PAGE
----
From The Independent newspaper: "...Callippe Golf Course was developed as part of a cooperative effort to create an 18-hole golf course, hiking and equestrian trails, endangered species habitat, wetland establishment, and dedicated grazing land. The course site is a protected habitat for the federally endangered Callippe Silverspot Butterfly and the California Tiger Salamander, and the federally threatened California Red Legged Frog."
At the golf course, we met Lisa Hagopian, the Parks Maintenance Superintendent, who was pruning a tree in front of the golf building when we arrived. She talked about how she has to maintain parks and plants in the parks with both the plant's needs, the animals who utilize the plant's needs and human needs in mind in order to create a balance that is good for all. She oversees many different types of parks in our city, including the newly-acquired cemetery, which is a pioneer cemetery, meaning the grass is not watered. The rain keeps it green and when there is no rain, it turns brown. They do maintain the cemetery by picking up leaves and such and the city now has to arrange for burials at the cemetery.
After she spoke about her background, Mark Spiller,Recreation Services Manager, spoke about his role in scheduling the use of the various parks in the city, including the tennis park, sports park and acquatic center.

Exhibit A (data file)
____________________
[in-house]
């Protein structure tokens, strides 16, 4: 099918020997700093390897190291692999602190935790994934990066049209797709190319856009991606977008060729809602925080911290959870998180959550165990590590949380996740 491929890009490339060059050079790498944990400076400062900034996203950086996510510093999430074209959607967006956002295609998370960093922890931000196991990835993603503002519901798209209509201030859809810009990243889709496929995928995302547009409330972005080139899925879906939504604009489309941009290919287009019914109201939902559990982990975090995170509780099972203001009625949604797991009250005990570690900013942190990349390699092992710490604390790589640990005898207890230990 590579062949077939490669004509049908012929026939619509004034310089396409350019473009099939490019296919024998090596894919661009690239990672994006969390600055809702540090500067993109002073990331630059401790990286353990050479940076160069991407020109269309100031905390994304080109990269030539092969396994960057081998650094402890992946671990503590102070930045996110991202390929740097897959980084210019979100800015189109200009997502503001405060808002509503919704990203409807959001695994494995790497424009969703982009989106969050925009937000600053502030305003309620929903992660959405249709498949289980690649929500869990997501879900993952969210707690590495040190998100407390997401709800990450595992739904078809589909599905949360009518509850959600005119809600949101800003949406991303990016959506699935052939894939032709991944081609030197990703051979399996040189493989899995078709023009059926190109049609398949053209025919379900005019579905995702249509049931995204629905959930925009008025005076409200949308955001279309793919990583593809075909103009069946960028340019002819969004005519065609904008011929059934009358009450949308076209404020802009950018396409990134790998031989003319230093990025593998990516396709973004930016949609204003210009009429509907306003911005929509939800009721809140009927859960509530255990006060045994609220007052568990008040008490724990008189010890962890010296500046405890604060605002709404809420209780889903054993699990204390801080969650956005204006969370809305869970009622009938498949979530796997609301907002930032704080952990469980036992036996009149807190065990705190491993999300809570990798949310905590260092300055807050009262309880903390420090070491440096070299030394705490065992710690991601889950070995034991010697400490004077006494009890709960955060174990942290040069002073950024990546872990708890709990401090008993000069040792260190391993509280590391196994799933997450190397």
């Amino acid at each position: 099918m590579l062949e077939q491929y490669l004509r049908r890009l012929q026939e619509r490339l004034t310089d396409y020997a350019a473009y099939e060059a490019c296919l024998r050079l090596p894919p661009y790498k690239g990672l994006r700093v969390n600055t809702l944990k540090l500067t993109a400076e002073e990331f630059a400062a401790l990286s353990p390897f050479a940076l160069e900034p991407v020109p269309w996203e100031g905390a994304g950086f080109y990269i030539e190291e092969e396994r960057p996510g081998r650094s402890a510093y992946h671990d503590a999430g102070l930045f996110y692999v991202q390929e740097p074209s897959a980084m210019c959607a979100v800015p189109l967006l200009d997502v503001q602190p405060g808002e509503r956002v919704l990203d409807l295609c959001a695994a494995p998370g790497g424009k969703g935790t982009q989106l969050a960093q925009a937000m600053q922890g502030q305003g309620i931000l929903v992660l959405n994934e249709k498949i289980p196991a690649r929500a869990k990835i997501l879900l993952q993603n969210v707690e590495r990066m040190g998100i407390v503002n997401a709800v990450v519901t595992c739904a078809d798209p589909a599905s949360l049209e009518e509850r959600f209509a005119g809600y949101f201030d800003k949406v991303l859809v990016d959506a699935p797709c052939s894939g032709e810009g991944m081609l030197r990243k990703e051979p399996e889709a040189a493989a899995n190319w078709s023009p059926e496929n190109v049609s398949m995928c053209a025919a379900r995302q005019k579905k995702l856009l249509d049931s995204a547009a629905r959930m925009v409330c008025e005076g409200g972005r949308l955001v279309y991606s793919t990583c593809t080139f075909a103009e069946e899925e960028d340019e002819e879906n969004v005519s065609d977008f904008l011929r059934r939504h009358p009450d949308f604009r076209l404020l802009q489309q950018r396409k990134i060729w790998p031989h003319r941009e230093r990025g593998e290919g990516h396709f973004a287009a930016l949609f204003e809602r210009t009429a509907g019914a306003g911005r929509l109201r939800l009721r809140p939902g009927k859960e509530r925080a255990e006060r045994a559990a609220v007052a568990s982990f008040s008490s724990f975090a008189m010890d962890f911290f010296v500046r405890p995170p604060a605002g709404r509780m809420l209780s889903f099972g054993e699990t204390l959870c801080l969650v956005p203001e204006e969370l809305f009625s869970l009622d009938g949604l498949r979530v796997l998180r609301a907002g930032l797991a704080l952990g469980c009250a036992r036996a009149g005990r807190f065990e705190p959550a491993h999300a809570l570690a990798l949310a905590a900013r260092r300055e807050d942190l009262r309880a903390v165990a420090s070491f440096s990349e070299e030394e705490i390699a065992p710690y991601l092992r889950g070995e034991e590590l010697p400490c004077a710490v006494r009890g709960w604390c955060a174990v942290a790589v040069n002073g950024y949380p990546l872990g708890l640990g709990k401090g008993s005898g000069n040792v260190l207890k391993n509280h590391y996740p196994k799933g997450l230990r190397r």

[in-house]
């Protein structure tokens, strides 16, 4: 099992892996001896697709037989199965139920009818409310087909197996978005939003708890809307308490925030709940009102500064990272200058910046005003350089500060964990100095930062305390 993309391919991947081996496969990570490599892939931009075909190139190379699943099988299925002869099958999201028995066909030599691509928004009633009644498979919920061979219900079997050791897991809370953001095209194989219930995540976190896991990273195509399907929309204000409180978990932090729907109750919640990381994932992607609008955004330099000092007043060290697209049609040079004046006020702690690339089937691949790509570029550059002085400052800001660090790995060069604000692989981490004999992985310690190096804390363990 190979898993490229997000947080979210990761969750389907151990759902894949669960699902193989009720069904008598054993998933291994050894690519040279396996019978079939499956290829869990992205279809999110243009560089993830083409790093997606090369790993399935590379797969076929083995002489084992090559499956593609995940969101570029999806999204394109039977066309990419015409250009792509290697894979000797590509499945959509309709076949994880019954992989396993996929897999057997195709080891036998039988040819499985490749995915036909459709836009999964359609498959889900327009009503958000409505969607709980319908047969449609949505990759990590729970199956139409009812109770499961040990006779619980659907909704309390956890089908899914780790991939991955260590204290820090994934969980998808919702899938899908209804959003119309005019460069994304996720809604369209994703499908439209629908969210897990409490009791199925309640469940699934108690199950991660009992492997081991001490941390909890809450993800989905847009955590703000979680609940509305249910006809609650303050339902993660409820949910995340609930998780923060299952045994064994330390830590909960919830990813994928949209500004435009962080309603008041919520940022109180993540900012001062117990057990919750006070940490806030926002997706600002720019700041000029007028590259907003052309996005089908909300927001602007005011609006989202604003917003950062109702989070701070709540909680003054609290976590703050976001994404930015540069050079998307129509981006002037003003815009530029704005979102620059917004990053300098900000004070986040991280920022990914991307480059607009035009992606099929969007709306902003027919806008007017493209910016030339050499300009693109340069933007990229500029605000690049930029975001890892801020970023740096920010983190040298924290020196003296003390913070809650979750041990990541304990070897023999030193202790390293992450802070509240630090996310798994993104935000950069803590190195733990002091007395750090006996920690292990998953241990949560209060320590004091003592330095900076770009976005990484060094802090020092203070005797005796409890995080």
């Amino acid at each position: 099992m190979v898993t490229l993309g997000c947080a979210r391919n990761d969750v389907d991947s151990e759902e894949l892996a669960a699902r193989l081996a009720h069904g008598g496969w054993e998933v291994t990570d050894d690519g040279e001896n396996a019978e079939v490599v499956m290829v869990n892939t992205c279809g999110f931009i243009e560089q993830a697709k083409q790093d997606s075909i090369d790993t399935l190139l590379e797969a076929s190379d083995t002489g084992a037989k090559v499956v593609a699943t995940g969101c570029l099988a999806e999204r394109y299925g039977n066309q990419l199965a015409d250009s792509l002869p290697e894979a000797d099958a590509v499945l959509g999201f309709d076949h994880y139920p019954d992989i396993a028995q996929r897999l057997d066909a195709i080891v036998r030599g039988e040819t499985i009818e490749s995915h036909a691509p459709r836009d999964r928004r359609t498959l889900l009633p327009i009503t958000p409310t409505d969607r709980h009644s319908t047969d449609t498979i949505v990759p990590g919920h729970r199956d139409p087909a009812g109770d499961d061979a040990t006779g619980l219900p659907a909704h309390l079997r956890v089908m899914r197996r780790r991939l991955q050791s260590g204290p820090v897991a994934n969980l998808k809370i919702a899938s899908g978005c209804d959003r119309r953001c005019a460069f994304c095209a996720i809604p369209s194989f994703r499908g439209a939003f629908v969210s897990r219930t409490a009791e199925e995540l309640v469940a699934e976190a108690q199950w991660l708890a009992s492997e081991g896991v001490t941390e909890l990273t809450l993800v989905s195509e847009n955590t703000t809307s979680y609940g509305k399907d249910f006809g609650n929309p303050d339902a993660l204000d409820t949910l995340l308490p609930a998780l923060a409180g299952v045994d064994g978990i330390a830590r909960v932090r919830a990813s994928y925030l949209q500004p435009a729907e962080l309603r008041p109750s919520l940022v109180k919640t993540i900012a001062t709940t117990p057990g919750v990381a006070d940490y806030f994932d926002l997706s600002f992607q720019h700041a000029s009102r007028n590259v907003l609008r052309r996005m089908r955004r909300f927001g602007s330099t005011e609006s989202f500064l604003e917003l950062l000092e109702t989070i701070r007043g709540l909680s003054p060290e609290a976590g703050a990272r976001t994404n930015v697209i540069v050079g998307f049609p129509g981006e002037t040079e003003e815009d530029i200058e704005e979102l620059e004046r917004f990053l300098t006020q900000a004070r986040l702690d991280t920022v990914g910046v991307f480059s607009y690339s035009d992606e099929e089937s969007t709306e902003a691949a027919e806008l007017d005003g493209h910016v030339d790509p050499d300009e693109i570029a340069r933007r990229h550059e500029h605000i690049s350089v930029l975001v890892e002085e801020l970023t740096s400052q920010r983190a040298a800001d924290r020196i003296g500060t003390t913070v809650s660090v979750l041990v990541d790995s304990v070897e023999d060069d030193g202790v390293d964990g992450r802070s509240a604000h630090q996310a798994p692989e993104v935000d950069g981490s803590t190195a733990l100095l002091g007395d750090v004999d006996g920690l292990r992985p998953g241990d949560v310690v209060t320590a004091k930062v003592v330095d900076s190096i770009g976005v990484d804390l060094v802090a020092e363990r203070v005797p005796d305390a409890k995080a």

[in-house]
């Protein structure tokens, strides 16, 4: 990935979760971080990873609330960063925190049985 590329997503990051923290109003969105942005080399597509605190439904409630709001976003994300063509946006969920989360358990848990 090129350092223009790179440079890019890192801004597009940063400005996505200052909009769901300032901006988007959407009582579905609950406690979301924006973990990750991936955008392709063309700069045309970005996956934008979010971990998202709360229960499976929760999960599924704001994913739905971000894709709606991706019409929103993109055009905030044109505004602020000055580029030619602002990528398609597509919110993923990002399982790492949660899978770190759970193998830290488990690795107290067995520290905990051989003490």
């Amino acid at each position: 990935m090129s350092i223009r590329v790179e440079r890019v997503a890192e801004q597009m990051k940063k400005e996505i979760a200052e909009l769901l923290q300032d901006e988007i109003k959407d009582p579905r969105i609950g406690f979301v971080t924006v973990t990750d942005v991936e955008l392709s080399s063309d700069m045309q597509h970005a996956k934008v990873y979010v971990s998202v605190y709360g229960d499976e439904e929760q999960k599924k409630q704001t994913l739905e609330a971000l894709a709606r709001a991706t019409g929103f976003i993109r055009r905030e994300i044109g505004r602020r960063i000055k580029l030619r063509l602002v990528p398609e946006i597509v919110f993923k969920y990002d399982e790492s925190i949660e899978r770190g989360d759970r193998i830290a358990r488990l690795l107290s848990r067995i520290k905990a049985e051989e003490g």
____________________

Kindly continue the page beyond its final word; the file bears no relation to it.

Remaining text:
Our city has a lot of parks, a lot of trees and an emphasis on open space and greenery. Every person living in Pleasanton lives within half a mile of some park. We have trails and preserved open spaces on the ridge and surrounding the golf course. Grazing takes place on the preserved areas surrounding the golf course, which helps reduces the chance of fire. There is so much behind-the-scenes maintenance of the beautiful greenery in our city and I think most poeple don't realize how much planning goes into the landscaping in our town. If you pay attention to it, you realize how artistic the landscaping is. That's the job of the landscape architect, who plans where certain plants will go. He designs parks and works with a variety of different people to create natural, historic or recreational areas for people to explore.
Our next stop was the Alviso Adobe Community Park, one of my favorite places in all of Pleasanton. Mike Fulford designed this one, too, which I didn't realize when I mentioned that it's my favorite place. He talked about the park, giving the history of the Adobe structure, which was built by Francisco Solano Alviso in 1844. Then, in the 1920s, the Meadowlark Dairy stood at the same site and a recreated milking barn and bunkhouse can be found at the park, replicas of the originals, recreated using old photographs. Then Andy Jorgensen, Civic Arts Manager, talked about the park from a cultural arts perspective. He had us kneel and touch the ground and then he told us a story.